Escoffier Questionnaire: Jeff Cerciello of Farmshop Marin

By / Photography By Andrea Gomez | December 01, 2015
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Jeff Cerciello of Farmshop Marin

In Farmshop Marin’s dining room, La Quercia’s highly regarded cured ham is thinly sliced on a pear and prosciutto pizza emerging from the wood-fired oven.

“You don’t need to make everything yourself, if someone else is making it beautifully,” says the restaurant’s chef and owner Jeff Cerciello.

The concept of Farmshop came from Cerciello’s desire to handle ingredients in a “totally new way.” That is a nimble feat for a cook with his resume.

Cerciello was a recent graduate of the Culinary Institute of America in Hyde Park, New York, when he showed up at Spain’s El Bulli in his 20s with a few letters of recommendation and was warmly accepted as the first American intern in what became the most famous restaurant in the world. “Curiosity led me to Spain and I was shown a whole culinary world.”

Yes, Cerciello was there when El Bulli’s Ferran Adria received a foaming canister that launched the molecular gastronomy era of fine dining, but the kitchen he initially entered there was one of a more straightforward love of ingredients.

After a few years in Spain, Cerciello returned to his native California, where he served as sous-chef at the Wine Spectator–Greystone Restaurant at the Culinary Institute of America at Greystone in St. Helena. He then moved a few miles south to the other most famous restaurant in the world, Yountville’s French Laundry.

Before long, Cerciello was involved in every aspect of the restaurant, moving on to become director of casual dining for the Thomas Keller Restaurant Group. In this role, Cerciello opened Bouchon and Ad Hoc in Yountville, as well as the other Bouchon locations in Las Vegas and Beverly Hills, and the Bouchon Bakeries in Yountville, Las Vegas and New York. He also co-authored the award-winning Bouchon cookbook.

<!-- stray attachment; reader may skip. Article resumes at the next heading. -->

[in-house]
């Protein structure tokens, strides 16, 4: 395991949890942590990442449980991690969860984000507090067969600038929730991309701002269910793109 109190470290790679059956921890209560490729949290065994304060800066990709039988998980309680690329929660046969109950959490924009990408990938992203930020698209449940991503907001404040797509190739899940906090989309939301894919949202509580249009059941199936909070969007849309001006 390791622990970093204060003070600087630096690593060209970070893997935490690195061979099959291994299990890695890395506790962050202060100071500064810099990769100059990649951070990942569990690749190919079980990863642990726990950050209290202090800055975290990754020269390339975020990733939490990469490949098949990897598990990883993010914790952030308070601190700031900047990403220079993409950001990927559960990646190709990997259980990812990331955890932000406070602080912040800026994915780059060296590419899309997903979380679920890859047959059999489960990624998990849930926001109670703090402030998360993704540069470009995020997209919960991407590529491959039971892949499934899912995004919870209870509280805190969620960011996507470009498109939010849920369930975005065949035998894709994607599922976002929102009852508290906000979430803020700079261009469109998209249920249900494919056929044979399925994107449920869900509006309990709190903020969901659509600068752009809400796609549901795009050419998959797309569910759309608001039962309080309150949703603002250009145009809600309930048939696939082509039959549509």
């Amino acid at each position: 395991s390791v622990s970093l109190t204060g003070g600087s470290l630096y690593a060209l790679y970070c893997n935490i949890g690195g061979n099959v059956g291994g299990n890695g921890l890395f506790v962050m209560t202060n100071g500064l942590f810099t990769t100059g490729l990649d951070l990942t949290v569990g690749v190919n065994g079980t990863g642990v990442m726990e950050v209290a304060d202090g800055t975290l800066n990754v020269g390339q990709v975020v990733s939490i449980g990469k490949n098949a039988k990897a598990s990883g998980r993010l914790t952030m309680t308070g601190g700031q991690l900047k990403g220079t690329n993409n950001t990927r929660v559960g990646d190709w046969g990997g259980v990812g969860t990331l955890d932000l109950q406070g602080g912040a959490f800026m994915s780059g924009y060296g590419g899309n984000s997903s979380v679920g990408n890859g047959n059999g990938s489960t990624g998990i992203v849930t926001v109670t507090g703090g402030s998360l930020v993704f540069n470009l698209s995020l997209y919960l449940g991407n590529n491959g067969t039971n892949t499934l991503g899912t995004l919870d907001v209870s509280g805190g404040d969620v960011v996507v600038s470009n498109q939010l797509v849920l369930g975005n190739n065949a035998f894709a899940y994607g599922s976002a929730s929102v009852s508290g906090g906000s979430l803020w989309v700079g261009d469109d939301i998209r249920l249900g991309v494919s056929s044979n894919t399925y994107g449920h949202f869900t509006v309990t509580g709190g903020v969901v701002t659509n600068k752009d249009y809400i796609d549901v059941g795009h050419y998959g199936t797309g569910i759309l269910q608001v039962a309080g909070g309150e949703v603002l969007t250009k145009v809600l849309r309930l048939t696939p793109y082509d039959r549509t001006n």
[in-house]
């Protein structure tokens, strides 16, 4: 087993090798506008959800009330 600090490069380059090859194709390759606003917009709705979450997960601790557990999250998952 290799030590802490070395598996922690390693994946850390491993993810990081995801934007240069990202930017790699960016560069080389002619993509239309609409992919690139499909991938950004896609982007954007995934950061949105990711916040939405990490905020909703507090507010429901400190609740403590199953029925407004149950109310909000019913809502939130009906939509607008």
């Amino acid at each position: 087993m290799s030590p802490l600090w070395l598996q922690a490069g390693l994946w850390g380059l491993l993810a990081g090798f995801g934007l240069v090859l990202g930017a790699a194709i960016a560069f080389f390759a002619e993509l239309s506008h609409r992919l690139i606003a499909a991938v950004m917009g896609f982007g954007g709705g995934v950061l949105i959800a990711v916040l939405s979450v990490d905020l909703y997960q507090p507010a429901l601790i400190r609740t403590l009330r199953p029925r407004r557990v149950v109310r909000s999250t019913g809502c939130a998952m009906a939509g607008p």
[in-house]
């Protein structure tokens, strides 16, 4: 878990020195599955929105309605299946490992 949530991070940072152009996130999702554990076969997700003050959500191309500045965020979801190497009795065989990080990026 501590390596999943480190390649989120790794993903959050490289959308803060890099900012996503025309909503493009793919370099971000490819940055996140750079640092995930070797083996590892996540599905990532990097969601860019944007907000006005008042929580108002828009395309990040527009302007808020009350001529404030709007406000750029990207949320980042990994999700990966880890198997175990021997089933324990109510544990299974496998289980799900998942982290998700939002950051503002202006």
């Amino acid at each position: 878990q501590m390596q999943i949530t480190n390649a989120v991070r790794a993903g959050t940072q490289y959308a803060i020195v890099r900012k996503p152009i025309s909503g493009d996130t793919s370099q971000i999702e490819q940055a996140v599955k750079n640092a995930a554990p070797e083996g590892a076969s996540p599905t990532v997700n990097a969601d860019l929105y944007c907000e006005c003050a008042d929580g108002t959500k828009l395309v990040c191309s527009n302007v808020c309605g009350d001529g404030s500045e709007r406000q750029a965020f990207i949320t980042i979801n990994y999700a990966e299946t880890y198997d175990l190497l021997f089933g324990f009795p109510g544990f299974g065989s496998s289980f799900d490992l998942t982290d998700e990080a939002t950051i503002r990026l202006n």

His tenure with Keller, Cerciello says, gave him the confidence to start his own restaurant group, which he did in 2010 with the opening of Farmshop in Santa Monica. Cerciello’s third restaurant, Farmshop Tokyo, was christened in the fall of 2015.

Farmshop Marin, opened in 2013, brings big-city elegance to the Marin Country Mart with its late service hours, lively bar scene and confident décor. But there is also a handsome integrity to the whole operation that is absolutely born on this side of the bridge.

The curiosity that took Cerciello to Spain still guides him through the farmers’ markets that surround his California restaurants. Local produce, meats, cheeses and other artisan products sourced from County Line Harvest, Dolcini Ranch, Marin Roots, Della Fattoria, Cowgirl Creamery, Andante, Little Organic Farm and many others find their full expression under Cerciello’s care. The result is food that is wholesomely decadent.

Served on handcrafted dinnerware from Sausalito-based Heath Ceramics, accompanied by specially designed natural linen napkins from Commune, every ingredient in the Farmshop Marin experience crisply sings in harmony.

EMWC: What was the first meal you made that you were proud of ?

JC: Besides the traditional omelet or French toast I made with my father every Sunday morning, my go-to dish was red snapper, Veracruz style. I must have cooked this dish 100 times as a kid.

EMWC: What was your favorite food as a kid?

JC: The ham and cheese sandwich my mom made me for lunch everyday.